Unequal schooling: how the school curriculum keeps students from low socioeconomic backgrounds out of university

Deborah Tranter

    Research output: Contribution to journalArticlepeer-review

    38 Citations (Scopus)


    The Australian higher education sector has grappled, with little success, to increase the participation of students from lower socioeconomic status (SES) backgrounds. In this article I identify the ways in which the secondary school curriculum contributes to this outcome, and how universities are complicit in this process. Using data collected at three low SES secondary schools, I argue that the hierarchy of subjects and the increase of vocational education options, together with the expectations of schools and teachers, conspire with tertiary selection processes to prevent all but a very few low SES students from gaining entry to university. These students are not well positioned in relation to cultural and social capital to negotiate the educational strategies that facilitate university entrance. When university places are limited and access is based on relative (apparent) merit, the secondary curriculum orders young people into a social hierarchy of postsecondary options where the success of more privileged students comes at the cost of students from low socioeconomic backgrounds. The article concludes with an exploration of alternative modes of entry that disrupt the established curriculum hierarchy by valuing a broad range of knowledges for entry to university.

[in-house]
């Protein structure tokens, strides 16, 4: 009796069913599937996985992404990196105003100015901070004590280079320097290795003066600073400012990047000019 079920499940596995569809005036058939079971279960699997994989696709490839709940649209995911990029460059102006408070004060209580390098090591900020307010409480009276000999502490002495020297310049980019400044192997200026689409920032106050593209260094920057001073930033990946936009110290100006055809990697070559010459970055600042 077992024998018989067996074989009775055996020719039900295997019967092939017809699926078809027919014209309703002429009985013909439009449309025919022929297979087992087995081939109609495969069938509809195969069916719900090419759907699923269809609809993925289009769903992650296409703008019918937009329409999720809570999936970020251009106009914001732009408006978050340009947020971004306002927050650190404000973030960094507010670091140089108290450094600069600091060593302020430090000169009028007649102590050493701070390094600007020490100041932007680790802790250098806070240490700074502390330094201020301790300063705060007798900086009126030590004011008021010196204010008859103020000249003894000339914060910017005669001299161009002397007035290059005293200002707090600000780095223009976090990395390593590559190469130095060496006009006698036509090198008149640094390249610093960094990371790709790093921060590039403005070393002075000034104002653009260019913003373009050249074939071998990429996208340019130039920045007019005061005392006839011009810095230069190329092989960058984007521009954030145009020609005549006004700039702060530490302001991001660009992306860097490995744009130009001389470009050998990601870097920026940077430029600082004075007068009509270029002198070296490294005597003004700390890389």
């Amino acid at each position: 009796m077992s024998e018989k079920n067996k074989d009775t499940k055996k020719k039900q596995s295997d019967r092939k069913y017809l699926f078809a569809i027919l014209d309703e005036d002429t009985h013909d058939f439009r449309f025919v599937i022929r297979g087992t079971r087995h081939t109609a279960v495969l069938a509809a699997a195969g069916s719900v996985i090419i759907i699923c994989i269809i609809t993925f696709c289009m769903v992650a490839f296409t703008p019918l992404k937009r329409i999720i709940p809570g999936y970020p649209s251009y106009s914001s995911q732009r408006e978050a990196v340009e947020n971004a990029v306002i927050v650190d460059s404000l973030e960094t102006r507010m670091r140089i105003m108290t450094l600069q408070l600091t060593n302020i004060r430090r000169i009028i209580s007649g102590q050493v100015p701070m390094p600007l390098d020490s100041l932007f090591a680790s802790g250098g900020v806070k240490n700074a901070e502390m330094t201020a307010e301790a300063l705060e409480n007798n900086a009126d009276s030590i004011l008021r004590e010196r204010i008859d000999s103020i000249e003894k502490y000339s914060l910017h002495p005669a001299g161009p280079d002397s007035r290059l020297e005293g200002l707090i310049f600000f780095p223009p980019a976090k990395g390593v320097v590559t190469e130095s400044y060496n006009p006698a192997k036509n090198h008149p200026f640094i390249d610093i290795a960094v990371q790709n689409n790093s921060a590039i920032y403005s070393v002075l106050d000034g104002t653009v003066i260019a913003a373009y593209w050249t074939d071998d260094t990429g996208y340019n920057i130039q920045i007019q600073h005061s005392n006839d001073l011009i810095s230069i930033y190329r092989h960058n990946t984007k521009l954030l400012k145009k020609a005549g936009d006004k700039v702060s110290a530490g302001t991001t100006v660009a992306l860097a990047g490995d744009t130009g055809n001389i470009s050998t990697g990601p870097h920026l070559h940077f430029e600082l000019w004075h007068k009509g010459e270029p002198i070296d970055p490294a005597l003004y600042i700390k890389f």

Original languageEnglish
    Pages (from-to)901-916
    Number of pages16
    Issue number9
    Publication statusPublished - 1 Sept 2012


    • education policy
    • higher education
    • poverty and education


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